Brave New World: Cocktail Robots, Mayweather and Minaj

Illustration by Jon Estrada

Illustration by Jon Estrada

You are going to be replaced. Not in the vague, generational sense that all of us are going to die and eventually be replaced by heavily tattooed, bearded professional ennui sufferers. But in the very real sense that soon, you are going to be, very suddenly, replaced.

Probably by robots.

Tao Group honcho Jason Strauss recently posted an Instagram video showing a drone delivering bottle service at Marquee Dayclub. For a mere $20,000 minimum buy and a day’s advance notice, a drone operator (not on site at Marquee—presumably sequestered away at Creech’s top secret Baller Bunkers) will deliver a bottle of bubbly. We have no idea what the appropriate method of tipping your drone is. Do you just put out some batteries on the table and nod at it, knowingly?

The drone delivery took place at about the same time as Floyd Mayweather’s Internet-breaking brawl with the rapper T.I. went down at the Fatburger on the Strip. Tangential to that story of T.I.’s unfailing hubris, though, was that Mayweather threw a birthday party for his 14-year-old daughter, Lyanna, at MGM Grand earlier on May 24.

Nicki Minaj was a guest at the party—according to TMZ; Mayweather shelled out $50,000 to have her show up for an hour and hang out. Apparently even birthday clowns are being replaced. Though you could save a considerable amount of money at your kid’s next birthday by hiring a clown, slapping a pink wig on and having her sing “Super Bass.”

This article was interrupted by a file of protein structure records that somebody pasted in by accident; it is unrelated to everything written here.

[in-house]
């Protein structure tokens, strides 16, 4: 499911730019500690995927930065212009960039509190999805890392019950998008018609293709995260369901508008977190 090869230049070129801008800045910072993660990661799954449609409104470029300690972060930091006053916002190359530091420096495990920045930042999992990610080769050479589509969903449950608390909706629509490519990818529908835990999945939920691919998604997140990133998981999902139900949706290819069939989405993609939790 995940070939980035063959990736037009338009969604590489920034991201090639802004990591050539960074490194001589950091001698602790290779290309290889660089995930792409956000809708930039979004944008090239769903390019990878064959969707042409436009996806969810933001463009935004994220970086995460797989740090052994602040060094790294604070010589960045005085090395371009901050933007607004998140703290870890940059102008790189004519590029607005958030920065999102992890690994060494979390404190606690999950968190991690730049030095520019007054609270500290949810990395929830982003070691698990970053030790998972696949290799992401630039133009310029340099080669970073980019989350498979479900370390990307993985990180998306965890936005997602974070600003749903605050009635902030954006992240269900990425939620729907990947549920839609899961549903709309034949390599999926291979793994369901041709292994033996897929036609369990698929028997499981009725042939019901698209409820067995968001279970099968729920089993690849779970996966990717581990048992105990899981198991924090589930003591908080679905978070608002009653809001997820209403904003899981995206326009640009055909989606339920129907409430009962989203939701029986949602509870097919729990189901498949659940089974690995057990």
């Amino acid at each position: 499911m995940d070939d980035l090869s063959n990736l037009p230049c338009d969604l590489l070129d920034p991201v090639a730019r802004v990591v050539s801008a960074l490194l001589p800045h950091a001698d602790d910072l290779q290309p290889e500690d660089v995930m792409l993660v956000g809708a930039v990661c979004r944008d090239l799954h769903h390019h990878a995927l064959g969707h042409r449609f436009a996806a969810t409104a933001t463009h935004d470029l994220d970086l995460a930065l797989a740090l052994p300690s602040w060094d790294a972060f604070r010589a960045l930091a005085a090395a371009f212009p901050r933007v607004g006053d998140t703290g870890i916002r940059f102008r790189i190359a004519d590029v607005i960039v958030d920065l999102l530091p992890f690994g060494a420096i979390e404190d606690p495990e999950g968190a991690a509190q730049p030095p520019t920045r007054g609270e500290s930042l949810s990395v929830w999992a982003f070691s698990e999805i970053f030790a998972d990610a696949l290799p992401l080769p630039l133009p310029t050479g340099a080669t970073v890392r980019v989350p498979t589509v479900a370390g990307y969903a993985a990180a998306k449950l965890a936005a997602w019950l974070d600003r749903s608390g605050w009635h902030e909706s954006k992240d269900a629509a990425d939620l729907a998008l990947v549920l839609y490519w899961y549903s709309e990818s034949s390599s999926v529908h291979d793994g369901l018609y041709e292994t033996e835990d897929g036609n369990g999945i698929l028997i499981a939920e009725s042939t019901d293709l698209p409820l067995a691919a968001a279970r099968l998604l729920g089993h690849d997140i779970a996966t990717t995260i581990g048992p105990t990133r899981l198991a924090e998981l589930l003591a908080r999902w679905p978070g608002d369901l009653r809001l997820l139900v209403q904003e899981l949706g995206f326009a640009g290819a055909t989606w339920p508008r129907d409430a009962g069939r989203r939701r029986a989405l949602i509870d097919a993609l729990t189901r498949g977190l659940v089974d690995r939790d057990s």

Eva Longoria’s star-crossed SHe at Crystals, the steakhouse for ladies, shuttered abruptly May 24. The restaurant, which opened February 2013, originally operated as the Beso steakhouse and Eve Nightclub until July 2011. A conflict with management led Longoria to shutter Beso/Eve before it would eventually open under Morton’s auspices less than two years later. (Morton’s, in turn, is owned by Landry’s.) In the restaurant’s new incarnation as SHe, there was a nightclub component, but it didn’t last long. The club closed down to become a special-events space after only a couple weeks of operation. Jonathan Fine, owner of PBR Rock Bar at the Miracle Mile Shops and Rockhouse at the Palazzo, is said to have made an offer on the space. Employees, meanwhile, were offered positions at other Landry’s properties around Las Vegas, including Morton’s and Golden Nugget restaurants.

The very foundations of our nightlife system could be upended by a new paradigm. After the May 30 Backstreet Boys show at Planet Hollywood, the Boys brought their after-party to Chateau at Paris, where Nick Carter jumped in the DJ booth to spin some EDM. And really, who needs to spend six figures on Avicii when you can get a ’90s boybander to play the same tunes? Because when it comes right down to it, how good is Avicii at tight choreography with four other dudes? Not that good, we’re willing to bet. Advantage, Carter.

Finally, rumor has it the Quad (née Imperial Palace) is already up for a potential name change. But it seems like it would be a missed opportunity to back out on the “Q” cachet at the Linq. The Querulous? The Quinine? Come on, Caesars, let’s go obscure with this. The Quinquereme? That’s a Roman galley with five oars. Think of the branding opportunities.

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